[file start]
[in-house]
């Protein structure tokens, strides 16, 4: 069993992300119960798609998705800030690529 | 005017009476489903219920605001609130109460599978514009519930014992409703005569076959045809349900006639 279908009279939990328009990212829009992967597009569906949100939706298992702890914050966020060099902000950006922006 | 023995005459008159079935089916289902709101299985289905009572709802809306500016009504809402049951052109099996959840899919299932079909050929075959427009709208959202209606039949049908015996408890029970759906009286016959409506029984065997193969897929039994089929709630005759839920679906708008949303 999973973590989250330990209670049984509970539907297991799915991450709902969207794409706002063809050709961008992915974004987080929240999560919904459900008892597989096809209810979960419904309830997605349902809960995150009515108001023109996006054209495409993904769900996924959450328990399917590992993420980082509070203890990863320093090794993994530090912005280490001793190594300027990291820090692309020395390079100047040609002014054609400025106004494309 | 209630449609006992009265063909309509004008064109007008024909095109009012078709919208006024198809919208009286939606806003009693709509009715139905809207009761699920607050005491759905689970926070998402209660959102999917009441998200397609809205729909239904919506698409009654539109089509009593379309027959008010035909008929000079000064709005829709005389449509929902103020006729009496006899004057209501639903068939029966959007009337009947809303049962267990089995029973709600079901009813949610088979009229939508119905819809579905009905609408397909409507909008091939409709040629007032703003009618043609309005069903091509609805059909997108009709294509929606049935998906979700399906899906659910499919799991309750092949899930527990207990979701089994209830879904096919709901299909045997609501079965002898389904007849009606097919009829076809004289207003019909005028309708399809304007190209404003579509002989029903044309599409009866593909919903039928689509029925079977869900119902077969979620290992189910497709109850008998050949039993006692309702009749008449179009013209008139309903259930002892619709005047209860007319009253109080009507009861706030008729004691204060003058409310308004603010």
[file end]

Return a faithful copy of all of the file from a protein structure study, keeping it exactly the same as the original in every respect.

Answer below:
[in-house]
């Protein structure tokens, strides 16, 4: 069993992300119960798609998705800030690529 | 005017009476489903219920605001609130109460599978514009519930014992409703005569076959045809349900006639 279908009279939990328009990212829009992967597009569906949100939706298992702890914050966020060099902000950006922006 | 023995005459008159079935089916289902709101299985289905009572709802809306500016009504809402049951052109099996959840899919299932079909050929075959427009709208959202209606039949049908015996408890029970759906009286016959409506029984065997193969897929039994089929709630005759839920679906708008949303 999973973590989250330990209670049984509970539907297991799915991450709902969207794409706002063809050709961008992915974004987080929240999560919904459900008892597989096809209810979960419904309830997605349902809960995150009515108001023109996006054209495409993904769900996924959450328990399917590992993420980082509070203890990863320093090794993994530090912005280490001793190594300027990291820090692309020395390079100047040609002014054609400025106004494309 | 209630449609006992009265063909309509004008064109007008024909095109009012078709919208006024198809919208009286939606806003009693709509009715139905809207009761699920607050005491759905689970926070998402209660959102999917009441998200397609809205729909239904919506698409009654539109089509009593379309027959008010035909008929000079000064709005829709005389449509929902103020006729009496006899004057209501639903068939029966959007009337009947809303049962267990089995029973709600079901009813949610088979009229939508119905819809579905009905609408397909409507909008091939409709040629007032703003009618043609309005069903091509609805059909997108009709294509929606049935998906979700399906899906659910499919799991309750092949899930527990207990979701089994209830879904096919709901299909045997609501079965002898389904007849009606097919009829076809004289207003019909005028309708399809304007190209404003579509002989029903044309599409009866593909919903039928689509029925079977869900119902077969979620290992189910497709109850008998050949039993006692309702009749008449179009013209008139309903259930002892619709005047209860007319009253109080009507009861706030008729004691204060003058409310308004603010």